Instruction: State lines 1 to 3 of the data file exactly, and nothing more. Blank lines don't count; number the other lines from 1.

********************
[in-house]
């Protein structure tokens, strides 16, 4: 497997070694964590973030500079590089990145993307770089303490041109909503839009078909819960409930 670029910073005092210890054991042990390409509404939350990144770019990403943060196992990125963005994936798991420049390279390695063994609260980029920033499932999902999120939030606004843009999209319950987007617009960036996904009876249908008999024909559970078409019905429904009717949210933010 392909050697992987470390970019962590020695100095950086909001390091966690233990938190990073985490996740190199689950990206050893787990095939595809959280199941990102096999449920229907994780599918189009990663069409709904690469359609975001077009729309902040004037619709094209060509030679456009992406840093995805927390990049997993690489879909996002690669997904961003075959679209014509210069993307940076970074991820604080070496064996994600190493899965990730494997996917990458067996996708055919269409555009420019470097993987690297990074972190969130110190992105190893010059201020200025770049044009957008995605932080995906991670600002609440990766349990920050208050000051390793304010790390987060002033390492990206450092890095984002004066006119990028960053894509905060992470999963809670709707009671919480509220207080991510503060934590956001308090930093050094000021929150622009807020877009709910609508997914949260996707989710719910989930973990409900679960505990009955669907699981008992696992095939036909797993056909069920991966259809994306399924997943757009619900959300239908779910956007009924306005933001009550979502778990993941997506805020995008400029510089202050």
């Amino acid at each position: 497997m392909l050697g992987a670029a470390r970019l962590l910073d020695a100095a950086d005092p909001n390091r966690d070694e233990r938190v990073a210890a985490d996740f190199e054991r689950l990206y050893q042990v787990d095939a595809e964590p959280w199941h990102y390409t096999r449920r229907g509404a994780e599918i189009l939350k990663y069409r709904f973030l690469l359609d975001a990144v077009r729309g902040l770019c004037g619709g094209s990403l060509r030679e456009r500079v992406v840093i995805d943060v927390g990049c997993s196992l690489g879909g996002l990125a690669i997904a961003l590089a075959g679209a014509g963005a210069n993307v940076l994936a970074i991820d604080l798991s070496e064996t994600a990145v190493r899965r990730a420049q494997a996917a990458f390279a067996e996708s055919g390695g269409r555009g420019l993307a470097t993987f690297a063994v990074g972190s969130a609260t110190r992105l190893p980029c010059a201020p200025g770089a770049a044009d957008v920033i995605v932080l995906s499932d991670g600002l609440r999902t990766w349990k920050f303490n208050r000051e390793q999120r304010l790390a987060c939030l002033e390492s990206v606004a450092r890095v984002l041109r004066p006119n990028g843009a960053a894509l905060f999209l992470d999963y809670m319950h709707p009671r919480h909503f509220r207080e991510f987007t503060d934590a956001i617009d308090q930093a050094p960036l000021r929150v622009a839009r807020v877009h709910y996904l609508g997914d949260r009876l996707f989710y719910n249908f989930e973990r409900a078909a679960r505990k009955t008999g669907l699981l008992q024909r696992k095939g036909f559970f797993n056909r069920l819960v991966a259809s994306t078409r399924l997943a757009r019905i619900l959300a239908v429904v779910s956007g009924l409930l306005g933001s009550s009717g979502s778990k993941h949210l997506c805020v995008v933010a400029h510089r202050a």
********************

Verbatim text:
[in-house]
């Protein structure tokens, strides 16, 4: 497997070694964590973030500079590089990145993307770089303490041109909503839009078909819960409930 670029910073005092210890054991042990390409509404939350990144770019990403943060196992990125963005994936798991420049390279390695063994609260980029920033499932999902999120939030606004843009999209319950987007617009960036996904009876249908008999024909559970078409019905429904009717949210933010 392909050697992987470390970019962590020695100095950086909001390091966690233990938190990073985490996740190199689950990206050893787990095939595809959280199941990102096999449920229907994780599918189009990663069409709904690469359609975001077009729309902040004037619709094209060509030679456009992406840093995805927390990049997993690489879909996002690669997904961003075959679209014509210069993307940076970074991820604080070496064996994600190493899965990730494997996917990458067996996708055919269409555009420019470097993987690297990074972190969130110190992105190893010059201020200025770049044009957008995605932080995906991670600002609440990766349990920050208050000051390793304010790390987060002033390492990206450092890095984002004066006119990028960053894509905060992470999963809670709707009671919480509220207080991510503060934590956001308090930093050094000021929150622009807020877009709910609508997914949260996707989710719910989930973990409900679960505990009955669907699981008992696992095939036909797993056909069920991966259809994306399924997943757009619900959300239908779910956007009924306005933001009550979502778990993941997506805020995008400029510089202050």
């Amino acid at each position: 497997m392909l050697g992987a670029a470390r970019l962590l910073d020695a100095a950086d005092p909001n390091r966690d070694e233990r938190v990073a210890a985490d996740f190199e054991r689950l990206y050893q042990v787990d095939a595809e964590p959280w199941h990102y390409t096999r449920r229907g509404a994780e599918i189009l939350k990663y069409r709904f973030l690469l359609d975001a990144v077009r729309g902040l770019c004037g619709g094209s990403l060509r030679e456009r500079v992406v840093i995805d943060v927390g990049c997993s196992l690489g879909g996002l990125a690669i997904a961003l590089a075959g679209a014509g963005a210069n993307v940076l994936a970074i991820d604080l798991s070496e064996t994600a990145v190493r899965r990730a420049q494997a996917a990458f390279a067996e996708s055919g390695g269409r555009g420019l993307a470097t993987f690297a063994v990074g972190s969130a609260t110190r992105l190893p980029c010059a201020p200025g770089a770049a044009d957008v920033i995605v932080l995906s499932d991670g600002l609440r999902t990766w349990k920050f303490n208050r000051e390793q999120r304010l790390a987060c939030l002033e390492s990206v606004a450092r890095v984002l041109r004066p006119n990028g843009a960053a894509l905060f999209l992470d999963y809670m319950h709707p009671r919480h909503f509220r207080e991510f987007t503060d934590a956001i617009d308090q930093a050094p960036l000021r929150v622009a839009r807020v877009h709910y996904l609508g997914d949260r009876l996707f989710y719910n249908f989930e973990r409900a078909a679960r505990k009955t008999g669907l699981l008992q024909r696992k095939g036909f559970f797993n056909r069920l819960v991966a259809s994306t078409r399924l997943a757009r019905i619900l959300a239908v429904v779910s956007g009924l409930l306005g933001s009550s009717g979502s778990k993941h949210l997506c805020v995008v933010a400029h510089r202050a």